Checklist for Change
Making American Higher Education a Sustainable Enterprise
Publication Year: 2013
Robert Zemsky details the complications that have impeded every credible reform intended to change American higher education. He demythologizes such initiatives as the Morrill Act, the GI Bill, and the Higher Education Act of 1972, shedding new light on their origins and the ways they have shaped higher education in unanticipated and not commonly understood ways. Next, he addresses overly simplistic arguments about the causes of the problems we face and builds a convincing argument that well-intentioned actions have combined to create the current mess for which everyone is to blame.
Using provocative case studies, Zemsky describes the reforms being implemented at a few institutions with the hope that these might serve as harbingers of the kinds of change needed: the University of Minnesota at Rochester’s compact curriculum in the health sciences only, Whittier College’s emphasis on learning outcomes, and the University of Wisconsin Oshkosh’s coherent overall curriculum.
In conclusion, Zemsky describes the principal changes that must occur not singly but in combination. These include a fundamental recasting of federal financial aid; new mechanisms for better channeling the competition among colleges and universities; recasting the undergraduate curriculum; and a stronger, more collective faculty voice in governance that defines not why, but how the enterprise must change.
Published by: Rutgers University Press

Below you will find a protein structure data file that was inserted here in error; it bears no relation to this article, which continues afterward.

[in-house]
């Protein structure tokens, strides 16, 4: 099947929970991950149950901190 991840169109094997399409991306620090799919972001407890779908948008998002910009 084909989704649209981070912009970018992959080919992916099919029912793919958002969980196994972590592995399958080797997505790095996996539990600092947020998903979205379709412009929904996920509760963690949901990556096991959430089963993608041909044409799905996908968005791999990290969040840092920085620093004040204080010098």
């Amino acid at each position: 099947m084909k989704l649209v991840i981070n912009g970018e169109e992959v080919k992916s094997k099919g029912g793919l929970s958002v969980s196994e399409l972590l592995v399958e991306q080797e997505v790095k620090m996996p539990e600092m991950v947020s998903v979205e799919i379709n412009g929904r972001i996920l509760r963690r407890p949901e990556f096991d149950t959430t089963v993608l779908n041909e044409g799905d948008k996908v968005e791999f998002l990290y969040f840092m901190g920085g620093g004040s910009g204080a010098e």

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I am almost embarrassed at just how extensive a list of acknowledgments I owe for a volume that was expected to be a personal summing-up— almost, but not quite. For me at least, one reward of writing is learning how to ask for and accept help. ...
Table of Contents
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Chapter 1:Trapped in an Exxlesiastes Moment
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...cabinet but already a major commentator on securing America’s eco-nomic future. In those days the big accounting firms regularly broughtcadres of university officers to Florida or some other sunny location tonetwork with each other and their partners who were responsible forthe firm’s higher education practice. Golf, of course, was also on the...
Chapter 2: A Faculty Encamped Just North of Armageddon
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...that changing American higher education ought to be the business ofthe faculty. Although often used as a shield against those who want fac-ulty to teach more, the truth is that: learning and research are jointproducts in which, necessarily, the former proceeds from the latter.Faculty teach what their research and disciplines have taught them....
Chapter 3: A Federalized Market with Little Incentive to Change
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...wrong; in a Clintonesque moment they are ready, willing, and able toremind higher education’s critics that “It’s the market, stupid.”Colleges and universities, professors remind all who will listen, are notbusinesses with a singular focus on their bottom line and thereforeshouldn’t be expected to achieve the kinds of efficiencies being...
Chapter 4: A Regulatory Quagmire
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...report, Charles Miller orchestrated a preemptive attack on the volun-accredited its colleges and universities. First was a paper by RobertDickeson, a former vice president of the Lumina Foundation and at thetime a principal consultant to the commission. While Dickeson’s titleproduced at Miller’s request, however, was a scathing report that...
Chapter 5: A Troublesom Fractiousness